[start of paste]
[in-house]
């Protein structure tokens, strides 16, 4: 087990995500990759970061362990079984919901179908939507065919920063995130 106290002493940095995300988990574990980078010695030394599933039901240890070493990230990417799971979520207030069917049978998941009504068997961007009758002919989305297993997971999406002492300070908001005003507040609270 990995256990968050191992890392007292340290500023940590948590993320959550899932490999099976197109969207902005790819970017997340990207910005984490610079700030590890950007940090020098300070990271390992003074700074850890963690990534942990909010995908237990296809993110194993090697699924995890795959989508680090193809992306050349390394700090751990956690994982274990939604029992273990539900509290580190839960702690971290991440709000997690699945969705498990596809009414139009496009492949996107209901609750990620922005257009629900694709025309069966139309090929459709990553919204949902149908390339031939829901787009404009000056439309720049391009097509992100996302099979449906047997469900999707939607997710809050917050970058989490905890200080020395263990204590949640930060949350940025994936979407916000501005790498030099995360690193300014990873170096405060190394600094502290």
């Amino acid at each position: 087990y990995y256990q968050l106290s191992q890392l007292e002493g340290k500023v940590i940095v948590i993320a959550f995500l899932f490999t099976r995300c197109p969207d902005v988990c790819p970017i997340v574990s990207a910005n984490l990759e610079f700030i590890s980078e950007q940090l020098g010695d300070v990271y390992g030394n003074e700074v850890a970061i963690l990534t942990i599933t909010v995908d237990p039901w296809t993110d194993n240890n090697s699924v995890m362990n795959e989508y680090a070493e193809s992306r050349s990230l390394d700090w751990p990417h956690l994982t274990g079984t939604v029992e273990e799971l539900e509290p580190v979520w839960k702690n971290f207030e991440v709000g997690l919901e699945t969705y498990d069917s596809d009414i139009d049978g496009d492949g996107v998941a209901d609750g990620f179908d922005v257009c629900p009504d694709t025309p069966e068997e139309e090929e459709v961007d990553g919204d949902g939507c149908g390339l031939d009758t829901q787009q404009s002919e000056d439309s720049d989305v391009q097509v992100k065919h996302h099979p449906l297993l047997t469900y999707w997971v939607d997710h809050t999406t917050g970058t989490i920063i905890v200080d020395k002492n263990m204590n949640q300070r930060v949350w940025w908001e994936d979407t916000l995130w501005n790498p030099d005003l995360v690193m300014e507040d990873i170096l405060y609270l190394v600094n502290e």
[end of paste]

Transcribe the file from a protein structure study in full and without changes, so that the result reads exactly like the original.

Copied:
[in-house]
């Protein structure tokens, strides 16, 4: 087990995500990759970061362990079984919901179908939507065919920063995130 106290002493940095995300988990574990980078010695030394599933039901240890070493990230990417799971979520207030069917049978998941009504068997961007009758002919989305297993997971999406002492300070908001005003507040609270 990995256990968050191992890392007292340290500023940590948590993320959550899932490999099976197109969207902005790819970017997340990207910005984490610079700030590890950007940090020098300070990271390992003074700074850890963690990534942990909010995908237990296809993110194993090697699924995890795959989508680090193809992306050349390394700090751990956690994982274990939604029992273990539900509290580190839960702690971290991440709000997690699945969705498990596809009414139009496009492949996107209901609750990620922005257009629900694709025309069966139309090929459709990553919204949902149908390339031939829901787009404009000056439309720049391009097509992100996302099979449906047997469900999707939607997710809050917050970058989490905890200080020395263990204590949640930060949350940025994936979407916000501005790498030099995360690193300014990873170096405060190394600094502290």
């Amino acid at each position: 087990y990995y256990q968050l106290s191992q890392l007292e002493g340290k500023v940590i940095v948590i993320a959550f995500l899932f490999t099976r995300c197109p969207d902005v988990c790819p970017i997340v574990s990207a910005n984490l990759e610079f700030i590890s980078e950007q940090l020098g010695d300070v990271y390992g030394n003074e700074v850890a970061i963690l990534t942990i599933t909010v995908d237990p039901w296809t993110d194993n240890n090697s699924v995890m362990n795959e989508y680090a070493e193809s992306r050349s990230l390394d700090w751990p990417h956690l994982t274990g079984t939604v029992e273990e799971l539900e509290p580190v979520w839960k702690n971290f207030e991440v709000g997690l919901e699945t969705y498990d069917s596809d009414i139009d049978g496009d492949g996107v998941a209901d609750g990620f179908d922005v257009c629900p009504d694709t025309p069966e068997e139309e090929e459709v961007d990553g919204d949902g939507c149908g390339l031939d009758t829901q787009q404009s002919e000056d439309s720049d989305v391009q097509v992100k065919h996302h099979p449906l297993l047997t469900y999707w997971v939607d997710h809050t999406t917050g970058t989490i920063i905890v200080d020395k002492n263990m204590n949640q300070r930060v949350w940025w908001e994936d979407t916000l995130w501005n790498p030099d005003l995360v690193m300014e507040d990873i170096l405060y609270l190394v600094n502290e």